1.1 Background of the Study

Plants are important in our everyday existence. They provide our foods, produce the oxygen we breathe, and serve as raw materials for many industrial products such as clothes, foot wears and so many others. Plants also provide raw materials for our buildings and in the manufacture of biofuels, dyes, perfumes, pesticides, adsorbents and drugs.


The plant kingdom has proven to be the most useful in the treatment of diseases and they provide an important source of all the world’s pharmaceuticals. The most important of these bioactive constituents of plants are steroids, terpenoids, carotenoids, flavanoids, alkaloids, tannins and glycosides.

Plants in all facet of life have served a valuable starting material for drug development (Ajibesin, 2011). Antibiotics or antimicrobial substances like saponins, glycosides, flavonoids and alkaloids etc are found to be distributed in plants, yet these compounds were not well established due to the lack of knowledge and techniques.

 The phytoconstituents which are phenols, anthraquinones, alkaloids, glycosides, flavonoids and saponins are antibiotic principles of plants. Plants are now occupying important position in allopathic medicine, herbal medicine, homoeopathy and aromatherapy. Medicinal plants are the sources of many important drugs of the modern world.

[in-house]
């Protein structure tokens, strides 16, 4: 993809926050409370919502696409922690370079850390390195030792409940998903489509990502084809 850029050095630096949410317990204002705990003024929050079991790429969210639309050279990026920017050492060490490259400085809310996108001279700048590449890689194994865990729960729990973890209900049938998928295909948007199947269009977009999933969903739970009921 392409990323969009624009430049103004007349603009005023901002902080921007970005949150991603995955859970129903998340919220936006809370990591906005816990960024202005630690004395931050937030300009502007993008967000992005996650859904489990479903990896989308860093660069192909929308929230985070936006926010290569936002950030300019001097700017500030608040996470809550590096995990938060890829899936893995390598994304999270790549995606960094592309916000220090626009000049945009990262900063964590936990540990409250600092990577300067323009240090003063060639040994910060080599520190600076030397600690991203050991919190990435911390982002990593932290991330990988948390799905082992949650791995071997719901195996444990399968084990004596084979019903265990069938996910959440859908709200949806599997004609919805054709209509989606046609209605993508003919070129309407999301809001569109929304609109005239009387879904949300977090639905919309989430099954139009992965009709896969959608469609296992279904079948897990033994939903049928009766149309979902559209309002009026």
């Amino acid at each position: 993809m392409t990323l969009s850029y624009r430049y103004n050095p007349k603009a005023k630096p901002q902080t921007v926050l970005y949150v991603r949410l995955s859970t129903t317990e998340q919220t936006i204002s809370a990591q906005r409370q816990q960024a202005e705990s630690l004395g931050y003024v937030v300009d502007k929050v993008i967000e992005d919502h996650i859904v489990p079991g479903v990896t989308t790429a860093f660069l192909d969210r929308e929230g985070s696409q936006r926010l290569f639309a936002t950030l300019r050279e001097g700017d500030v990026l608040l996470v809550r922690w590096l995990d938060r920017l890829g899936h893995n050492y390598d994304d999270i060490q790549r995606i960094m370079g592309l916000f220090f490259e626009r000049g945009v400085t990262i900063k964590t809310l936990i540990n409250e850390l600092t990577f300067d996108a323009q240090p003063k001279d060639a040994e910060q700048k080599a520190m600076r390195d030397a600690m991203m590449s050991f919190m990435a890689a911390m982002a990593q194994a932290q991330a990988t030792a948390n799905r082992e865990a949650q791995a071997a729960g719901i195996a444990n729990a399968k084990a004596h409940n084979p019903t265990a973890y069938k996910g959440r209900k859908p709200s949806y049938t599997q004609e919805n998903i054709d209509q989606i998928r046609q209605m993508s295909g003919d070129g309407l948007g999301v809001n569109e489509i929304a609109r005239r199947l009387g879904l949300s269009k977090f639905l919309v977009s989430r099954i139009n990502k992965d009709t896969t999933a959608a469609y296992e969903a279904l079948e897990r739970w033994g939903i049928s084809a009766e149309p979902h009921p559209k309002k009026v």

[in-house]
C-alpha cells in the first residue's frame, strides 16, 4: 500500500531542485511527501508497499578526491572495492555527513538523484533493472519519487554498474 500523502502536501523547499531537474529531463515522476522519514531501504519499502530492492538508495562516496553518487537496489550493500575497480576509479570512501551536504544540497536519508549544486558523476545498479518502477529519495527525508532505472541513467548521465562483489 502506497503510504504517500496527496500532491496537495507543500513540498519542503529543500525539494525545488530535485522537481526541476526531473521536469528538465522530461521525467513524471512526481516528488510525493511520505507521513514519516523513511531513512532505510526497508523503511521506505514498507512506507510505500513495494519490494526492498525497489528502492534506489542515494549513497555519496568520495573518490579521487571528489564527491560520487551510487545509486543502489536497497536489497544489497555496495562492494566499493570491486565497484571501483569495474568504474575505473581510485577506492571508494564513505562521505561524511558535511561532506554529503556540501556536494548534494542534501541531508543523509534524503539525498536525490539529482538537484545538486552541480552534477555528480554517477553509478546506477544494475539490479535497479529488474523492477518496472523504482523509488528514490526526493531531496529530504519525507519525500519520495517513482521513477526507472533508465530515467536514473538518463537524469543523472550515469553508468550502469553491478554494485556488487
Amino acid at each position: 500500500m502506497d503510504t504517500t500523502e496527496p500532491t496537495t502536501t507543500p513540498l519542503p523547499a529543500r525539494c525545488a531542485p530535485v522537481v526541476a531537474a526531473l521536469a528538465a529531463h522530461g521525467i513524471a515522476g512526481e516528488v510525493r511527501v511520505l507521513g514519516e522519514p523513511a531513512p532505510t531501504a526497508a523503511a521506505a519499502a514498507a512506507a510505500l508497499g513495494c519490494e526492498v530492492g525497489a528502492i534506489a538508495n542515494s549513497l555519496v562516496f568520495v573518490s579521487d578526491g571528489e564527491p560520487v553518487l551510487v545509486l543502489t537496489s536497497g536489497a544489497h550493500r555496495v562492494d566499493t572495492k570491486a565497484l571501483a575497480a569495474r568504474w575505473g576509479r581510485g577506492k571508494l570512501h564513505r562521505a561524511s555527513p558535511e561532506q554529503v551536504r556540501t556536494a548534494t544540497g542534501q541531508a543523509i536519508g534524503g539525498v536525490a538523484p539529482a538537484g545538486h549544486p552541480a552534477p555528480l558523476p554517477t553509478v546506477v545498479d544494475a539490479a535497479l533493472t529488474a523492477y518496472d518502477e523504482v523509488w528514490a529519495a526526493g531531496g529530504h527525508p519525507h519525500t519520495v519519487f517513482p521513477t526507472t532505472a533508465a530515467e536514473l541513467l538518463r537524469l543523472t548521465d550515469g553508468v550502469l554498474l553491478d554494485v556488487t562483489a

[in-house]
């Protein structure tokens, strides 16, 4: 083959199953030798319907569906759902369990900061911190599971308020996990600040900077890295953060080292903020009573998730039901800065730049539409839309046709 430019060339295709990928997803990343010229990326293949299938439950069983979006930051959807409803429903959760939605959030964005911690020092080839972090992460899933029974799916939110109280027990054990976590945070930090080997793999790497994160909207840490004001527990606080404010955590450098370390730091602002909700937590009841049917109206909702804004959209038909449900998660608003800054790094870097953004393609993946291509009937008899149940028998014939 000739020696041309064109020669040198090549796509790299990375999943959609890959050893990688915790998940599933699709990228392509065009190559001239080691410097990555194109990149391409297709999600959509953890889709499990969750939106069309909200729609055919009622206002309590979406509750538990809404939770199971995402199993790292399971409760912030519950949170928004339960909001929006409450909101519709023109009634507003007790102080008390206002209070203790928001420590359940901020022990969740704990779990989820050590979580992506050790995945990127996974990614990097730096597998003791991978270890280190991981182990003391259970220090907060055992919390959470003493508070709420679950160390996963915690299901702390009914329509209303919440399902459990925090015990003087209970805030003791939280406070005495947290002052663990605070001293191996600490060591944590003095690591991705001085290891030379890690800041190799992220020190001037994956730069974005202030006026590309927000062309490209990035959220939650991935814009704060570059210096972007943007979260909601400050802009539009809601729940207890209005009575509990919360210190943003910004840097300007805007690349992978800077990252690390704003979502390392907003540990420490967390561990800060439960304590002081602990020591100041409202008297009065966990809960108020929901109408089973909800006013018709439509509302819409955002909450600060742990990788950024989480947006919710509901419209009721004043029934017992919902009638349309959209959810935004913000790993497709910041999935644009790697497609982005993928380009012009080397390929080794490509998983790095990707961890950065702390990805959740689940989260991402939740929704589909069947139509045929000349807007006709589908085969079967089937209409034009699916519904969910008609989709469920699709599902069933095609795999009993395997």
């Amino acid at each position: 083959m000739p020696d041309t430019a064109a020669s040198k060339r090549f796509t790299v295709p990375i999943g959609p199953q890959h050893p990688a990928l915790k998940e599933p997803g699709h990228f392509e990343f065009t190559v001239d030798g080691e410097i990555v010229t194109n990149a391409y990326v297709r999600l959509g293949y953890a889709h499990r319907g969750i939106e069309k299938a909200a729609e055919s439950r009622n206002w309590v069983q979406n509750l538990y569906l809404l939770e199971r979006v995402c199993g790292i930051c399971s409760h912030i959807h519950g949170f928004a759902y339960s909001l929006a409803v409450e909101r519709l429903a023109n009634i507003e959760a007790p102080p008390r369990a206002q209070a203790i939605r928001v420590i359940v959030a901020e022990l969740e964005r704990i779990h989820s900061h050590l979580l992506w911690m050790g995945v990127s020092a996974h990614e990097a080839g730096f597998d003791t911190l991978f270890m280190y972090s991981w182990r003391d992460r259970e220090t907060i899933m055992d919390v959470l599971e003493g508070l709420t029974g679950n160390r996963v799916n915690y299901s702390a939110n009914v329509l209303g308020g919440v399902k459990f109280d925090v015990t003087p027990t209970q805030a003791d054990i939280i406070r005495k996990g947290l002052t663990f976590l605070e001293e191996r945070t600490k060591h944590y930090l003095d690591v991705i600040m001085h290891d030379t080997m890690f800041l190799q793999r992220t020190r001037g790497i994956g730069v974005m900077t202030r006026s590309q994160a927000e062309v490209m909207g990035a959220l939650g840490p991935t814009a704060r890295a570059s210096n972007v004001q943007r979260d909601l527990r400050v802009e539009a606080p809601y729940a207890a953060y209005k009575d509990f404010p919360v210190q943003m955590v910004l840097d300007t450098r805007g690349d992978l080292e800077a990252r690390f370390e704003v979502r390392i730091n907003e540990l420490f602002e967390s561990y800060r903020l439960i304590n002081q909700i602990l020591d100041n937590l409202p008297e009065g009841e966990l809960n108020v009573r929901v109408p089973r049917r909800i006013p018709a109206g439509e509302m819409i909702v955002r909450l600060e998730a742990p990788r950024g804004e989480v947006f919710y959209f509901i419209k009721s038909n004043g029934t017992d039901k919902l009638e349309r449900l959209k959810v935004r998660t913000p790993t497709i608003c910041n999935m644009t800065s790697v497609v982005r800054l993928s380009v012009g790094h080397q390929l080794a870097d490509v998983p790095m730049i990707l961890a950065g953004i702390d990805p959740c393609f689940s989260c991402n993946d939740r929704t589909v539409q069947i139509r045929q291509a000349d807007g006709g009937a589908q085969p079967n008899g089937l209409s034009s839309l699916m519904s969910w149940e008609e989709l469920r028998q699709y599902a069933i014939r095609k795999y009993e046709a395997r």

Many of these indigenous medicinal plants are used as spices and food plants; they are also sometimes added to foods meant for pregnant mothers for medicinal purposes ( Akinpela and Onakoya, 2006). Many plants are cheaper and more accessible to most people especially in the developing countries than orthodox medicine, and there is lower incidence of adverse effects after use. These reasons might account for

their worldwide attention and use. The medicinal properties of some plants have been documented by some researchers ( Akinpelu and Onukoya, 2006). Medicinal plants are of great importance to the health of individuals and communities. It was the advent of antibiotics in the 1950s that led to the decline of the use of plant derivatives as antimicrobials (Marjorie, 1999). Medicinal plants contain physiologically active components which over the years have been exploited in the traditional medical practices for the treatment of various ailments (Ajibesin, 2011). A relatively small percentage of less than 10% of all the plants on earth is.…………

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